Johnson has more than a million reasons to covet All-Star Race win

BY Jared Turner • May 14, 2014

Jimmie Johnson is chasing history in Saturday night's Sprint All-Star Race at Charlotte Motor Speedway (7 p.m. ET, FOX Sports 1).

The reigning six-time Sprint Cup Series champion is also chasing his first win of the season, although a victory in the non-points-paying exhibition doesn't technically count toward a driver's win total.

Technicalities aside, Johnson wants to win -- really, really badly -- after being shut out of Victory Lane in the season's first 11 races.

Despite the dearth of 2014 triumphs, the Hendrick Motorsports driver enters Saturday night's 5-segment, 90-lap affair as one of the prohibitive favorites to take the checkered flag out front.

In addition to being the only driver past or present with four all-star winner's trophies, Johnson is seeking to become the first driver to capture the popular event in three consecutive seasons.

Johnson also owns six points-paying wins at Charlotte, but the last of those came in 2009.

"We've been able to win at so many tracks, have been very successful for a long period of time, we've set the bar very high for ourselves," said the driver of the No. 48 Chevrolet. "Outside of maybe Bristol or Richmond, you know, there's maybe one or two other ones in there where you seem to get beat up on pretty bad and we don't have the performance we want. Those are the only tracks I walk into with a little less confidence.

"But Charlotte has been so good to us. Even though our dominance was a while ago, we've been able to win the All-Star a few times since. We've definitely been in the money and have had a shot to win. I'm carrying good confidence in there."

Continuing to downplay his absence from Victory Lane this season, Johnson says he comes into this weekend's all-star race and next weekend's Coca-Cola 600 at Charlotte with just as must confidence as if he'd already won multiple races this season.

"Yeah, for sure," Johnson said. "That's the one thing that I learned maybe year two or three in Cup, is that every weekend's a new weekend. It's a new track. Even if you go from a mile-and-a-half to another mile-and-a-half, they're so different in how they drive and the setup that's required. It is nice. You can start on a clean sheet of paper and hit the racetrack and go.

"Momentum that you do carry is I think noticeable maybe on Friday, opening practice, qualifying. By the time you get to the race, you're dealing with that weekend's circumstances. Just because you won the previous race or many races beforehand doesn't change things on that given race day."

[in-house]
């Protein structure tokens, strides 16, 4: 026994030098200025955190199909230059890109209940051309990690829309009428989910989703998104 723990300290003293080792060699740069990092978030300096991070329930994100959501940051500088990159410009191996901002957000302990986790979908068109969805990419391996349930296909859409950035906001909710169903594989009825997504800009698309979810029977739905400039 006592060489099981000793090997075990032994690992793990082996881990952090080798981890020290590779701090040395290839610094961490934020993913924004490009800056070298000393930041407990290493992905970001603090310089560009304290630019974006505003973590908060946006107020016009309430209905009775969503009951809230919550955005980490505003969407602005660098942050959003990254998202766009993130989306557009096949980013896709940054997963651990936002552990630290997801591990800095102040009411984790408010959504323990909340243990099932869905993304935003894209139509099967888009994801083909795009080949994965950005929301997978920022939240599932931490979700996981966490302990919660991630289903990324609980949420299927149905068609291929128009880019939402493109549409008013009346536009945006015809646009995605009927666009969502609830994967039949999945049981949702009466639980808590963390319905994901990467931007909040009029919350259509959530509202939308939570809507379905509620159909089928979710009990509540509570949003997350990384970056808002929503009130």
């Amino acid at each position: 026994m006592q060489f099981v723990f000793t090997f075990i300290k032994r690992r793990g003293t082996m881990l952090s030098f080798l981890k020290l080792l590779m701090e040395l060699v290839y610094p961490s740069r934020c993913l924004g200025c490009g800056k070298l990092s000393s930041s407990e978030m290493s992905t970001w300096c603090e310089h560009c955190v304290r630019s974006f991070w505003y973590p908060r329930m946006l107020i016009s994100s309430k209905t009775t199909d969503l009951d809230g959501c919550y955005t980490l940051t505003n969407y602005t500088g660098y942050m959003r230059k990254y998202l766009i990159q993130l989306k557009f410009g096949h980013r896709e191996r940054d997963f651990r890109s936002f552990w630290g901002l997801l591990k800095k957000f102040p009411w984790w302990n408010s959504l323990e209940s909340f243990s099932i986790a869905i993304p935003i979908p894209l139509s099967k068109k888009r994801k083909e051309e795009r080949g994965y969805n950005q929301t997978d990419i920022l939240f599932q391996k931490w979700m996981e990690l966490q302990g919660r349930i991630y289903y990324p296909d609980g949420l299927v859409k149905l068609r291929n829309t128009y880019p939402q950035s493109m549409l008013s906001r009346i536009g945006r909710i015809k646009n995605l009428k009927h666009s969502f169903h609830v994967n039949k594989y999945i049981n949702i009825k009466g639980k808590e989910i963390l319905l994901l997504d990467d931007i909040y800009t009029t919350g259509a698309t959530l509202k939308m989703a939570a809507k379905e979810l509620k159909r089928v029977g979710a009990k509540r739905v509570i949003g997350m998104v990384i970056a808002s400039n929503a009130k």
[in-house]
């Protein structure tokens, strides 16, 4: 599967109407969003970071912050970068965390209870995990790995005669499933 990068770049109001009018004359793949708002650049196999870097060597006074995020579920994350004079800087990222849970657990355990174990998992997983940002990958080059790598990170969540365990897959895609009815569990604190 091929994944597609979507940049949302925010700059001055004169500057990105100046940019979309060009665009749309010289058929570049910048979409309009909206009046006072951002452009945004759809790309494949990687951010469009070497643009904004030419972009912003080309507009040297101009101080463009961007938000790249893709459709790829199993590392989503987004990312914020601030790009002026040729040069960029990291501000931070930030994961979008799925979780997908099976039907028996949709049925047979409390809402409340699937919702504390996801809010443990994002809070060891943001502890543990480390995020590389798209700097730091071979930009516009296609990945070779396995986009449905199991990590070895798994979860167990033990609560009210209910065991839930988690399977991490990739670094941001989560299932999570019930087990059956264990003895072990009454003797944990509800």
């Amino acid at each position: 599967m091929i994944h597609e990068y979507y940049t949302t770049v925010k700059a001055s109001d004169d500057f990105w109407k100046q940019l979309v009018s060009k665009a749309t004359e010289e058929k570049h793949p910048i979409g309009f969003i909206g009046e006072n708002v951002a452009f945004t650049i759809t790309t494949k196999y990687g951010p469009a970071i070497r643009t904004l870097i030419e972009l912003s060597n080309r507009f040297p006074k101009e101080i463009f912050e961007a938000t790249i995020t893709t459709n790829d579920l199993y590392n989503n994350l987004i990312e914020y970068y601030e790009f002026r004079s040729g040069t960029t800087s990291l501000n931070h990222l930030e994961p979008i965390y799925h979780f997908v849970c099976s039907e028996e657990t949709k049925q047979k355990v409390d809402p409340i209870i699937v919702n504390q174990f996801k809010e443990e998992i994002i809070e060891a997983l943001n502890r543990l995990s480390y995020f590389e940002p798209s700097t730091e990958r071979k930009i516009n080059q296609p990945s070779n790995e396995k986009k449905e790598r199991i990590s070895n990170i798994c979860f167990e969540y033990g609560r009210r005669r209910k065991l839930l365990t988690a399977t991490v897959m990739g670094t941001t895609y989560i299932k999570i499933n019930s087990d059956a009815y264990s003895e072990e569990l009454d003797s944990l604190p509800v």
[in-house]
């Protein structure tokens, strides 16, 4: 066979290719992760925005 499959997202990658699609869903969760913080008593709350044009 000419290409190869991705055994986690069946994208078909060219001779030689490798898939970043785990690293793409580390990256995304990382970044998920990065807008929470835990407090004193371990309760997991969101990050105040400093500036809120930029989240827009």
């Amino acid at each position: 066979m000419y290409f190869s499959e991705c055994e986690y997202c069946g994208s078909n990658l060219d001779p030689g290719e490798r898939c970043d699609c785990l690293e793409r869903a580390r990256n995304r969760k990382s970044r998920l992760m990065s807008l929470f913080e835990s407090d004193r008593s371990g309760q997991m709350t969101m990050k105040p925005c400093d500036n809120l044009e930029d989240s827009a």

As for how Johnson will approach Saturday night's race -- which, by the way, pays a hefty $1 million to win, without the risk of losing points if things go awry -- the veteran driver won't hesitate to get aggressive and potentially push a competitor out of the way on the final lap. But that strategy only applies if Johnson is truly in contention for the million in the final moments.

"It definitely changes things," he said. "I think people are willing to take more risks and opportunities if they're there. You're really looking from second to first. I think second place, if he's in reaching distance of the leader, will certainly do what he can for $1 million and no implications in points.

"From fifth to fourth, it doesn't pay much. Why are you going to risk making the guy in fourth mad? He's going to come after you the following week. Given the race format, I think it certainly can make things exciting."

No matter how it ultimately gets there, Johnson just wants to see his No. 48 at the top of the scoring pylon at night's end.

"If we were able to win a third consecutive All-Star race, that would be something," Johnson said. "I would love to have that honor. A race win does a lot for teams. I think we've been knocking on the door throughout the year. It would be a nice boost, shot in the arm for the team if we were able to do so."

WATCH! The NASCAR Sprint All-Star Race: 7 p.m. ET Saturday, FOX Sports 1


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